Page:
Apparently, it is in NATO’s interest to prevent public discussion of Pope John Paul II’s role in covering up child abuse. At any rate, this was the message sent out into the world by Poland’s right-wing government in early March.
Not three weeks after President Joe Biden’s second state visit to Poland inside of a year, Poland’s foreign ministry issued a “summons” to U.S. Ambassador Mark Brzezinski regarding an alleged campaign “to weaken the Polish Republic’s ability to fend off a potential enemy as well as its resistance to threats.” The so-called campaign began with a documentary film aired on March 6 on Poland’s TVN, whose principal owner is actually Warner Bros. Discovery. TVN is well known for its opposition to the current government—in fact, given the government’s stranglehold on state-subsidized as well as religious media, TVN has effectively become Poland’s only independent TV network.
The film, Franciszkańska 3 (named for the street address of Karol Wojtyła’s residence as Archbishop of Kraków), offers detailed testimony and investigative reporting showing that the future pope covered up child molestation by priests in his archdiocese. Mere discussion of this testimony, according to Poland’s current minister of culture, is tantamount both to an “attack on the Polish national interest” and to “hybrid warfare” that will weaken Poland’s ability to fulfill its NATO obligations and to support its neighbor, Ukraine.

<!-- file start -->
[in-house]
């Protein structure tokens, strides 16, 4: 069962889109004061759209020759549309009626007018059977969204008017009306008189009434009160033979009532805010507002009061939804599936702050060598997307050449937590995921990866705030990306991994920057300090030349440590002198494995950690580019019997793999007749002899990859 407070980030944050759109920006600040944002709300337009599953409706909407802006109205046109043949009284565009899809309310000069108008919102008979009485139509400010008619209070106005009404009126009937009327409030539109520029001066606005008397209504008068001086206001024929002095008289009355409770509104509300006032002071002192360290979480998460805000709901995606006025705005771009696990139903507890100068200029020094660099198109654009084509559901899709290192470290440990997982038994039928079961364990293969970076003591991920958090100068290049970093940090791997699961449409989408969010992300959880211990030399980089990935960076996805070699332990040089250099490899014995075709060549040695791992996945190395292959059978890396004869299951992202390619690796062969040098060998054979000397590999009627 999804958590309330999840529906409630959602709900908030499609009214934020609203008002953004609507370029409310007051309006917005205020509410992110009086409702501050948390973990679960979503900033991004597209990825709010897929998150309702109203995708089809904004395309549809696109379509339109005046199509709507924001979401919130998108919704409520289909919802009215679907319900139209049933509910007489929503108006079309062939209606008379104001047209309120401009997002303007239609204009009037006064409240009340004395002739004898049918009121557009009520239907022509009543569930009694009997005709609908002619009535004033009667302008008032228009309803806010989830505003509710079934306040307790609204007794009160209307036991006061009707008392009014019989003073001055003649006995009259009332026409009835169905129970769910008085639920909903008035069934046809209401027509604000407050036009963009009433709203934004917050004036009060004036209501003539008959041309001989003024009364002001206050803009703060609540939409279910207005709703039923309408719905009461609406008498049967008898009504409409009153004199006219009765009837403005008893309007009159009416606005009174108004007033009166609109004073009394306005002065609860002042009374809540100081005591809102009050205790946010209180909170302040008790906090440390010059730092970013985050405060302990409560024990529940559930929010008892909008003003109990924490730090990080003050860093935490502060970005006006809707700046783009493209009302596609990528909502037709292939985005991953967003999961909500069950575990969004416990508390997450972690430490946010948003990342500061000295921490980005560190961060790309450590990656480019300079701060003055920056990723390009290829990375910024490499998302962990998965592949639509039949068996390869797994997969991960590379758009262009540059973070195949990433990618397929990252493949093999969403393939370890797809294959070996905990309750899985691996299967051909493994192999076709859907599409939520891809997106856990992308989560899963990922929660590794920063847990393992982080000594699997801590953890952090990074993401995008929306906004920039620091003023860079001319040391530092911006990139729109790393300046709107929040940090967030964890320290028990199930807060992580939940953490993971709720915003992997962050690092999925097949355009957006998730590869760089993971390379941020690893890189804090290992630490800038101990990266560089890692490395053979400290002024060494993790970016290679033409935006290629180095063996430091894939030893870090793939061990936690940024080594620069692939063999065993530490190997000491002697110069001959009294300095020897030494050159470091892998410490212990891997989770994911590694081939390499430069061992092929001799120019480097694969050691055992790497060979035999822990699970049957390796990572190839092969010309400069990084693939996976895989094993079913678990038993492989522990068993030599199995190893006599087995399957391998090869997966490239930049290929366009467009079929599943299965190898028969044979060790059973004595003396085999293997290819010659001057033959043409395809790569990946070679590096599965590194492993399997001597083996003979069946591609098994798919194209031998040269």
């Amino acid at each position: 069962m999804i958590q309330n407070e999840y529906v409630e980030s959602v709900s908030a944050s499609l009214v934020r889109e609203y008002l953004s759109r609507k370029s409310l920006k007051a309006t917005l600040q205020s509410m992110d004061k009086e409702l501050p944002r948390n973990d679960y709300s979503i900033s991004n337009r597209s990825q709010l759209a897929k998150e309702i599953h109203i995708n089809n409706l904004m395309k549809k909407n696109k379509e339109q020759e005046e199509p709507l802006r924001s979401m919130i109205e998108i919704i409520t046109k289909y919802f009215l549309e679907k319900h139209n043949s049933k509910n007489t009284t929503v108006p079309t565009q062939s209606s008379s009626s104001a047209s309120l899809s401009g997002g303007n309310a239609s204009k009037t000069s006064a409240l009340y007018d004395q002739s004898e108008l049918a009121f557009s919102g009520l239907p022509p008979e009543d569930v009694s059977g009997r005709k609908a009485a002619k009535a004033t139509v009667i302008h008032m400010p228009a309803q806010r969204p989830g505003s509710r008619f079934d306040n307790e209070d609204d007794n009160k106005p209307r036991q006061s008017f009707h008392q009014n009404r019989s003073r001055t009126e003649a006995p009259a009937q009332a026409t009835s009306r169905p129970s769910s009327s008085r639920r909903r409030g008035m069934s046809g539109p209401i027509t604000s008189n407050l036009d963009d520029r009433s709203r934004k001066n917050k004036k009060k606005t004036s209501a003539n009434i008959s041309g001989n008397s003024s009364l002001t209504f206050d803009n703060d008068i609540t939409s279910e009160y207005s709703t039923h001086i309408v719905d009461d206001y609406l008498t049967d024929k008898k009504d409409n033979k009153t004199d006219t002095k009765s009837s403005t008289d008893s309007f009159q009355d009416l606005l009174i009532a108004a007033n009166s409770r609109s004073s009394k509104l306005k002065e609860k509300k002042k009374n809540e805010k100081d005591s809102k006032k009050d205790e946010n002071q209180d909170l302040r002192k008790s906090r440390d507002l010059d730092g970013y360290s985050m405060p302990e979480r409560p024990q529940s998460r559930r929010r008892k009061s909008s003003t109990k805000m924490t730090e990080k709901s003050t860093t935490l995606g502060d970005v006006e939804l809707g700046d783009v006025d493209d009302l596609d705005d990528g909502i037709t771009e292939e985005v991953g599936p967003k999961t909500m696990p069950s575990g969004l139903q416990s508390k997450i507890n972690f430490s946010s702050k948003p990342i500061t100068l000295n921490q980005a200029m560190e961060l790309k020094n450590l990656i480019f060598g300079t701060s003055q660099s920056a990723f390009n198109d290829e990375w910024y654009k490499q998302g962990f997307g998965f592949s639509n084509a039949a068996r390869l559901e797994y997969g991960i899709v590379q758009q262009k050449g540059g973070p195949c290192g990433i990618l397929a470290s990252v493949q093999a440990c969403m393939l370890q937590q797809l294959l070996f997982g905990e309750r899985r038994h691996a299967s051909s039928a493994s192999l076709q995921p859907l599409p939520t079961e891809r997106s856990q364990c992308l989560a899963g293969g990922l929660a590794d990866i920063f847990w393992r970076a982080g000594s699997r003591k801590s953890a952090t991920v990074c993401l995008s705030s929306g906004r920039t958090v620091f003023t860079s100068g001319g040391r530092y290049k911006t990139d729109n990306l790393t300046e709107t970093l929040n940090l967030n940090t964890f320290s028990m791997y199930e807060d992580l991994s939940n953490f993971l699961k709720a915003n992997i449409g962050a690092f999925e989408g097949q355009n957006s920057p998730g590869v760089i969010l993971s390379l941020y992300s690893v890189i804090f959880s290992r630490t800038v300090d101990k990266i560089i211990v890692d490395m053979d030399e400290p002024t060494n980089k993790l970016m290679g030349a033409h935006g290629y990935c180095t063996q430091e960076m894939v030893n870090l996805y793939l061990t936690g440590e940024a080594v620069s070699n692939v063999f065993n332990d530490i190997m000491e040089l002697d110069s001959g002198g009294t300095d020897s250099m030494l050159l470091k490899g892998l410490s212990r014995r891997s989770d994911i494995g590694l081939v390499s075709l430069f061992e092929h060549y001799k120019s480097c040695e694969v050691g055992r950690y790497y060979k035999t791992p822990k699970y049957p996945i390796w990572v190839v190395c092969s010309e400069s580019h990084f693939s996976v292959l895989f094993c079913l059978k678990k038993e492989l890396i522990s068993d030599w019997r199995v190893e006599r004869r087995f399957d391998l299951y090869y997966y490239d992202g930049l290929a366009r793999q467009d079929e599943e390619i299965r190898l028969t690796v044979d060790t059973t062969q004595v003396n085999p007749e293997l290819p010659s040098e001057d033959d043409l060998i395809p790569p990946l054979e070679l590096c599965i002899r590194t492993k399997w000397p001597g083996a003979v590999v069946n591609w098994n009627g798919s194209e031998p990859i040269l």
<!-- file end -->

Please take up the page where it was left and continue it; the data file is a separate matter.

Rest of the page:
Biden is only the second Roman Catholic president in U.S. history, and the first sitting Catholic U.S. president to visit Poland. (John F. Kennedy visited as a senator.) His February trip to Warsaw overlapped with Ash Wednesday, yet rather than attend Mass publicly in the company of Polish officials, Biden attended a private Mass in his suite at the Marriott. The choice of celebrant is telling: it was not a bishop, but an Augustinian monk who is former head of the Polish Council for Christian-Jewish dialogue and is closely tied to Poland’s storied but rapidly dwindling movement of liberal Catholic intellectuals.
Biden has indicated that his private meeting with John Paul II in 1980, when Biden was a senator, was among the highlights of his life. But now, visiting that pontiff’s homeland, a country that ranks, demographically and historically, among the most Catholic in the world, on an important day in the Catholic liturgical calendar, the deeply Catholic U.S. president avoided any direct contact with Poland’s Catholic hierarchy.
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